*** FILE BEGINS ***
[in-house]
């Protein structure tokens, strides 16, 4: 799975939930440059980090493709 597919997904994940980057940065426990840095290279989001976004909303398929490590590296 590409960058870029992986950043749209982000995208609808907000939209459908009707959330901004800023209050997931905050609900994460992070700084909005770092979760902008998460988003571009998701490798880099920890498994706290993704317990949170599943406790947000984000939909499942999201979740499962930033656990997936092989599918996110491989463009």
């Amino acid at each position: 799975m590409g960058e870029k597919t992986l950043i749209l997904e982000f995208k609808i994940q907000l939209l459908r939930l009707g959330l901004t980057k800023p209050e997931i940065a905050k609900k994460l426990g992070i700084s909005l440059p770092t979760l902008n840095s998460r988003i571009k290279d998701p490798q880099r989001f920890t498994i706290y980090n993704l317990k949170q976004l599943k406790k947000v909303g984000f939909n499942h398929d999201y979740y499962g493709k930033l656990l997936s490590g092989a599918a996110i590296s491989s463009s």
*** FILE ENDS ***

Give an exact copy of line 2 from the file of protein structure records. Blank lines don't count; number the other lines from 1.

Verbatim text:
């Protein structure tokens, strides 16, 4: 799975939930440059980090493709 597919997904994940980057940065426990840095290279989001976004909303398929490590590296 590409960058870029992986950043749209982000995208609808907000939209459908009707959330901004800023209050997931905050609900994460992070700084909005770092979760902008998460988003571009998701490798880099920890498994706290993704317990949170599943406790947000984000939909499942999201979740499962930033656990997936092989599918996110491989463009």